Liberia - Præsidentvalg "Iron Lady" eller "King George"!
LIBERIA: Race on to educate voters ahead of presidential run-off
IRINnews.org, 4. november 2005
Her få dage før den afgørende runde i præsidentvalget, der forhåbentlig kan indlede en stabil fredelig periode med stabil udvikling, er der en vis skepsis med hensyn til befolkningens interesse i valget. Interviews har givet anledning til en frygt for en lavere valgdeltagelse, hvilket har fået ekstra gang i valgtrommerne og megafonerne, der skal trække stemmer til valgets to kandidater, "Iron Lady", tidligere finansminister Ellen Johnson-Sirleaf, eller "King George", den tidligere fodboldstjerne George Weah.
Soccer millionaire George Weah and former finance minister Ellen Johnson-Sirleaf are the two survivors from a first-round field of 22, and high on the list of concerns is that the thousands of Liberians who voted for now-eliminated candidates might not turn out for the second round.
Ernest Marwolo, who lives in the capital Monrovia, is one such voter. Having picked third-placed finisher Charles Brumskine on 11 October, he is loath to cast his ballot again on 8 November.
"Really, I do not have the courage to stand in a long line in the sun for almost the whole day just to vote again, because my candidate is not in the race and I do not trust any of the two remaining presidential candidates," he told IRIN.
If people living in the capital, the centre of election fever with its hoards of newspapers and radio stations, think like this, imagine what it is like in the more remote and rural parts of heavily-forested Liberia, election officials say.
"The impact of poverty and illiteracy caused by fourteen years of war was visible during the process, particularly on election day when many voters had difficulties understanding voting instructions and ballot papers," Max van den Berg, head of the European Union's observer mission, told reporters.
An IRIN correspondent observed people asking polling staff to point out their candidate on the ballot form, because they could not read the names or pick out the photos. And some were confused by the three ballot papers, even though they were colour-coded red for president, blue for Senate, and green for House of Representatives.
Almost four percent of the ballots cast in the presidential race were deemed to be invalid.
But some voter educators say there should be fewer problems for the second round, because there is a straight choice between Sirleaf, the Harvard-educated economist dubbed "Iron Lady", and "King George", hero of the football pitch but newcomer to the political arena.
“Since there are only two candidates in the race now, it should be easier for the voters to mark the ballot papers unlike the October 11 when there were 22 presidential candidates and so many legislative aspirants that most voters were confused," Simeon Mulbah told IRIN from the northern county of Lofa on Friday.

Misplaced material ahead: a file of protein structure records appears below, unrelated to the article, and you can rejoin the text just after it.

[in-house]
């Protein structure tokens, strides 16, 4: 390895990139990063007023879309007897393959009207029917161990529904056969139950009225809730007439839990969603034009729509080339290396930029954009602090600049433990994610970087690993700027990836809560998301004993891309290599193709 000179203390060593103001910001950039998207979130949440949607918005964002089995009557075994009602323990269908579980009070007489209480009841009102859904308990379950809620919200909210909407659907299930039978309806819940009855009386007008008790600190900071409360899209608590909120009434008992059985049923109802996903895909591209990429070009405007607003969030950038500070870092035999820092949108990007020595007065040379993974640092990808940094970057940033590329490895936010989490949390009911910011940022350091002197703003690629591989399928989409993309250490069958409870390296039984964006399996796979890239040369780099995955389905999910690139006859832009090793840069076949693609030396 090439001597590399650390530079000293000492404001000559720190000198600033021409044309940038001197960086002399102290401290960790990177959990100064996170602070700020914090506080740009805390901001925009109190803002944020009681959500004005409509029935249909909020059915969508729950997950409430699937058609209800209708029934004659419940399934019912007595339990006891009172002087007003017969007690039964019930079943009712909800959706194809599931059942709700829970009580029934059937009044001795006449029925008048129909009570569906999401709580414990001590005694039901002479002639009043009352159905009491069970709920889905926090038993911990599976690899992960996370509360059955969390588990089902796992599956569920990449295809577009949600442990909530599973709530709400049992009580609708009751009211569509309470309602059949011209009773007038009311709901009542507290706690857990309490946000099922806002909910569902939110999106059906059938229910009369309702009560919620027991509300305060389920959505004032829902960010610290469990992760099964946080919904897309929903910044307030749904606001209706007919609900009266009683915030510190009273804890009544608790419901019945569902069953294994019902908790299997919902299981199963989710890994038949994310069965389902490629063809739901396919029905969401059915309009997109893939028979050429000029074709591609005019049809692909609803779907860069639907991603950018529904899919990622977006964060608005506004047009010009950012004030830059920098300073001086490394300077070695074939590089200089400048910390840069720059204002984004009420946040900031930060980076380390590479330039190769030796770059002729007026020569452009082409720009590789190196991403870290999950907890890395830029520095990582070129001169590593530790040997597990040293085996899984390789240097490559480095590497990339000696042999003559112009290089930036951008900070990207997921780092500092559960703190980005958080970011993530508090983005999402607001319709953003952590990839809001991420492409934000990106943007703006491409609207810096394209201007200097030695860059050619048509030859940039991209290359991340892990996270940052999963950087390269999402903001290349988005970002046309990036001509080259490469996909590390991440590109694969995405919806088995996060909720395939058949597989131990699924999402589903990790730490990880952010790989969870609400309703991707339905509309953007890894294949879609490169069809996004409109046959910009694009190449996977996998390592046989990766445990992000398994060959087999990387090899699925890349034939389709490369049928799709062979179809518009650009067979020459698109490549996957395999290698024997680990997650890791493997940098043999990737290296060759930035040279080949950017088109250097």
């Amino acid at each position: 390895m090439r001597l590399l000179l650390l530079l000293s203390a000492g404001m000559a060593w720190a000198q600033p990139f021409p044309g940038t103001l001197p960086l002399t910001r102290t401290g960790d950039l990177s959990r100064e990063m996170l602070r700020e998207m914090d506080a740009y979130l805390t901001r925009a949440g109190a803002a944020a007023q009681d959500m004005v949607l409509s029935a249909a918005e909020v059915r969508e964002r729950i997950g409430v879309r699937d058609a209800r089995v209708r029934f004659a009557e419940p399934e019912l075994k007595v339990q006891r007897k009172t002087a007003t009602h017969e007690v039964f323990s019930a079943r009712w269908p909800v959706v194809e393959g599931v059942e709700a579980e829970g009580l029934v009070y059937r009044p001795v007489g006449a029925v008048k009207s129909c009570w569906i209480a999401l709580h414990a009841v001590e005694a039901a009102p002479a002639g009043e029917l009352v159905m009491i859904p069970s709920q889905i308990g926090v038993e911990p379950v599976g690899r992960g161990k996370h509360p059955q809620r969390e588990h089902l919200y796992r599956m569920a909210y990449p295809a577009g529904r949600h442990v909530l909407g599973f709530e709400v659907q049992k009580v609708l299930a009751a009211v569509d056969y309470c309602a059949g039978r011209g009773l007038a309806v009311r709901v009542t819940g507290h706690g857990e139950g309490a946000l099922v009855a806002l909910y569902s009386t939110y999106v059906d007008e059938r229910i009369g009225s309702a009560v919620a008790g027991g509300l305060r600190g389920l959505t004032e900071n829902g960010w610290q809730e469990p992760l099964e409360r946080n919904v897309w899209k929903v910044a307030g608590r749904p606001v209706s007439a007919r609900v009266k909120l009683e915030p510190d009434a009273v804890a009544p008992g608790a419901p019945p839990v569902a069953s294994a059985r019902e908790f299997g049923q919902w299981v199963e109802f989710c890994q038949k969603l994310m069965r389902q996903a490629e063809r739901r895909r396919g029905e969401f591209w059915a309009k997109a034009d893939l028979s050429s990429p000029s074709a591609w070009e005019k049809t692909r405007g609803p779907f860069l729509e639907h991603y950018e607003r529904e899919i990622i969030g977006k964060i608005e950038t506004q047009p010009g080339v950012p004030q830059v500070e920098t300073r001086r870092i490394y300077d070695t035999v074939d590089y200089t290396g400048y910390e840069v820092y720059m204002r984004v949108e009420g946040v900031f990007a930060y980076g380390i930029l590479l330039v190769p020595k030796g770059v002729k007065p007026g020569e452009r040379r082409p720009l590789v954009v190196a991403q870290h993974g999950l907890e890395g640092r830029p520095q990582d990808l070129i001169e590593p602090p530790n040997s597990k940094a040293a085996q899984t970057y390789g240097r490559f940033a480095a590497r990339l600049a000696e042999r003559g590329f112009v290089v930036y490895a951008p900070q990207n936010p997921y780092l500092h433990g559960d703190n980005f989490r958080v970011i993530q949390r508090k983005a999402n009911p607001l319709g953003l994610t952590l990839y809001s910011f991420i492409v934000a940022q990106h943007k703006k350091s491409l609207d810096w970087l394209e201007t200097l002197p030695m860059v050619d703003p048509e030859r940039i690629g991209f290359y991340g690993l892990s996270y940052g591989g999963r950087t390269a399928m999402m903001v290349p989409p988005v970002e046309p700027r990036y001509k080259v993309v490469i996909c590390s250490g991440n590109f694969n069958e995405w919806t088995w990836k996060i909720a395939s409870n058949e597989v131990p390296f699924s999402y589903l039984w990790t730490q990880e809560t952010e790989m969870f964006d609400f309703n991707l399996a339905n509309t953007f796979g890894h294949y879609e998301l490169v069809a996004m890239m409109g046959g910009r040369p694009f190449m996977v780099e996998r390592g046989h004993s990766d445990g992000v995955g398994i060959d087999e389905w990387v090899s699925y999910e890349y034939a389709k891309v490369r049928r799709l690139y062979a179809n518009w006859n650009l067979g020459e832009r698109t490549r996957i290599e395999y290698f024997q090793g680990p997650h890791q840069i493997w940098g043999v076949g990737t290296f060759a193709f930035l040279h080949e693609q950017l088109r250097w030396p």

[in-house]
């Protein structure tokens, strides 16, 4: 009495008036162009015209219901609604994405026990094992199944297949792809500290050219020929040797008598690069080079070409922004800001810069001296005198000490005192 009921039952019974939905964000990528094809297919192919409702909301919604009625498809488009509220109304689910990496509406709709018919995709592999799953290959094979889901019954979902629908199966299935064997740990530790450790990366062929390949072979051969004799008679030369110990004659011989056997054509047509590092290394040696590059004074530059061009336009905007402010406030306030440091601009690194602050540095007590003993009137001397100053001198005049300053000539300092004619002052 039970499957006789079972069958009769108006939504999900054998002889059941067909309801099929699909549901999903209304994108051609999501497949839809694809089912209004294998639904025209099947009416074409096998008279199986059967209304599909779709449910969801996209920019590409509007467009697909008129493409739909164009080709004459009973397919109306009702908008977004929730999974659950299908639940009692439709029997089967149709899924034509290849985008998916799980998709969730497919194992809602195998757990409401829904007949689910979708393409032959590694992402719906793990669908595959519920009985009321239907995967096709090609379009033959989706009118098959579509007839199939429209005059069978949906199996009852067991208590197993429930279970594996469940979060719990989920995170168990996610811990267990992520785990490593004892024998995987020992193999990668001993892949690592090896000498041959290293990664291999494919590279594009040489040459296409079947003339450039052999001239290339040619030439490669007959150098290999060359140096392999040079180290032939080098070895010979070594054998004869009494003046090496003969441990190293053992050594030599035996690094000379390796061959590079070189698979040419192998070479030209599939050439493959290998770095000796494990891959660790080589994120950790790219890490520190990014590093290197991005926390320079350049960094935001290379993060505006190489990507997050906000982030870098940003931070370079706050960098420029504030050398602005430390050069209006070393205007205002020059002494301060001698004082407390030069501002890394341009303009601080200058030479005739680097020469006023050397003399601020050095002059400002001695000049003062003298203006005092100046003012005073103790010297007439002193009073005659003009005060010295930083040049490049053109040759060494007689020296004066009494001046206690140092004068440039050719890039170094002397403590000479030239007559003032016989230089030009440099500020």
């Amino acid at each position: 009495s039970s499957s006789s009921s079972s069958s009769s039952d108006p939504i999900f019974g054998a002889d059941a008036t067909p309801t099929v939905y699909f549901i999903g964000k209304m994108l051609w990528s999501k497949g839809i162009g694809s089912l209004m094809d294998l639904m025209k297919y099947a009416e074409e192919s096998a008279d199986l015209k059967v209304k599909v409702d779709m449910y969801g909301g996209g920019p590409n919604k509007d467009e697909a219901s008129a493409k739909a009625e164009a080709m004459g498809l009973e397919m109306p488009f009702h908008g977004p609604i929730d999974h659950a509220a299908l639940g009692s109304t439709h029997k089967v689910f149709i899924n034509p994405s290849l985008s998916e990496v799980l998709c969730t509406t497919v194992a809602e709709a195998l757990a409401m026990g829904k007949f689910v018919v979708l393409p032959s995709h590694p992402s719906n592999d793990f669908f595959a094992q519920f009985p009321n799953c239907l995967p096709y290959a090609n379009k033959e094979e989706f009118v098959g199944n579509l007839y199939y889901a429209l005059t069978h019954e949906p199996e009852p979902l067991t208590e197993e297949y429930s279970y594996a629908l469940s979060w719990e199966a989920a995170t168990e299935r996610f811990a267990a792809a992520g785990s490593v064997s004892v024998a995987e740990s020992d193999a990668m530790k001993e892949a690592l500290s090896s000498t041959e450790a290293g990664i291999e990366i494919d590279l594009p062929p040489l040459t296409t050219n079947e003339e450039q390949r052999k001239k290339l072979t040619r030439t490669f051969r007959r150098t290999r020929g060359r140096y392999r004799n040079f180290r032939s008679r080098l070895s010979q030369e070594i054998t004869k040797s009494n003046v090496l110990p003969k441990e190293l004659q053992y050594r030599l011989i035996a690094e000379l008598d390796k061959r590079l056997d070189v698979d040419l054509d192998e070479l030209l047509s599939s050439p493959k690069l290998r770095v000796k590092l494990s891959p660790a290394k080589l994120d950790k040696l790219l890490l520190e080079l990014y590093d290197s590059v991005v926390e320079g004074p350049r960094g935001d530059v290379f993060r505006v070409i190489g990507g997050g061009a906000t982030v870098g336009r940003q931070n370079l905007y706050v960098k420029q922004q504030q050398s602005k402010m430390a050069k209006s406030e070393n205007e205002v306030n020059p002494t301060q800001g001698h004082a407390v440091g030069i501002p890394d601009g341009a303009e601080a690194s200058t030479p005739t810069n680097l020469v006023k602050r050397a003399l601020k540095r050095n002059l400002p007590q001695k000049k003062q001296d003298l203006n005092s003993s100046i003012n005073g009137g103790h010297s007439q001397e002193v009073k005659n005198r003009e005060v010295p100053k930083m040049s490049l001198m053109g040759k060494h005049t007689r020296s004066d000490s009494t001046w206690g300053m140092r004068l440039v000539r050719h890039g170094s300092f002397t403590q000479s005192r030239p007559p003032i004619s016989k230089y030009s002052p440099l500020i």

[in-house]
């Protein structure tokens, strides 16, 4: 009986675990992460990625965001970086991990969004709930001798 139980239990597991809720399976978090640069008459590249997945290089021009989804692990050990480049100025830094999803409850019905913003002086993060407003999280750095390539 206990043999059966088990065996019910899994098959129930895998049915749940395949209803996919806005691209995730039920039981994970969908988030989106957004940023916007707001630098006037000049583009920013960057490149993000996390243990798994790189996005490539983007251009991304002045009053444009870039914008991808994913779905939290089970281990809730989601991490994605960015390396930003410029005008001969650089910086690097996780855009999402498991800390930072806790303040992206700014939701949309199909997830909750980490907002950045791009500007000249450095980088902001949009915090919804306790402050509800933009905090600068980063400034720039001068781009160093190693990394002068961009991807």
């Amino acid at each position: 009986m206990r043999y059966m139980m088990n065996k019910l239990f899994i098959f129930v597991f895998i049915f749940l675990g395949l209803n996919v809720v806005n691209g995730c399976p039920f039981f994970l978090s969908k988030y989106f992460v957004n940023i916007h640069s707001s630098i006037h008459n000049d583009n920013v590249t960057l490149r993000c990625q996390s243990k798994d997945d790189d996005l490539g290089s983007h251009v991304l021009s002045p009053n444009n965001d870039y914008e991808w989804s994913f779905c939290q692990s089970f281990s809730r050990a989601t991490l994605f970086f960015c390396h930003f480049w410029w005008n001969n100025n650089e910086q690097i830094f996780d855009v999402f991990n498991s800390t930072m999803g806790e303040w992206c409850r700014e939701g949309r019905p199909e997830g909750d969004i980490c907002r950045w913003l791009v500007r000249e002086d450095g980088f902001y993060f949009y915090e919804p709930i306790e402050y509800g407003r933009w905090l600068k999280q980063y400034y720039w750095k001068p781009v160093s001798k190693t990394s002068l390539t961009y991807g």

However, the National Elections Commission is taking no chances and has roped international aid agencies and local community groups in to the voter education effort.
“The commission took the observations of the international observers into serious considerations and that is why we have embarked on a village to village voter education," said electoral chief Frances Johnson-Morris.
“We are using local and international NGOs to distribute banners and posters about the run-off election," she added. "Town criers have begun spreading the messages on foot to reach as many Liberian voters as possible to motivate them to cast a ballot in the second round."
The two candidates themselves have also taken to the airwaves to encourage voters to come out and make their voices heard.
“Do not stay out of the process, get involved and help in deciding the future of our country," Weah said in a broadcast on his privately-owned KINGS FM radio station. "If your candidate did not win, come out and vote with your conscience."
The commission has also brought in a new rule, banning polling station officials from helping illiterate voters to mark their ballots, following criticism from international observers.
"Any voter who may not be able to read or write will be given the opportunity to bring another voter along who will assist him or her," Johnson-Morris said. "No election worker will assist any voter to mark their ballot, because we strongly believe that this erodes the secrecy principle of vote casting."
Another concern for the presidential contenders is that voters have to return to cast their run-off vote at the same polling station they used in the first round.
Some Liberians left their jobs in Monrovia to return to their counties of origin to vote in October because they were also choosing politicians for regional posts, and there are fears some may not be able to afford to make a second journey.
To combat this Sirleaf's Unity Party is laying on transport to take supporters from the capital up to Nimba, the county that is home to the second highest number of voters.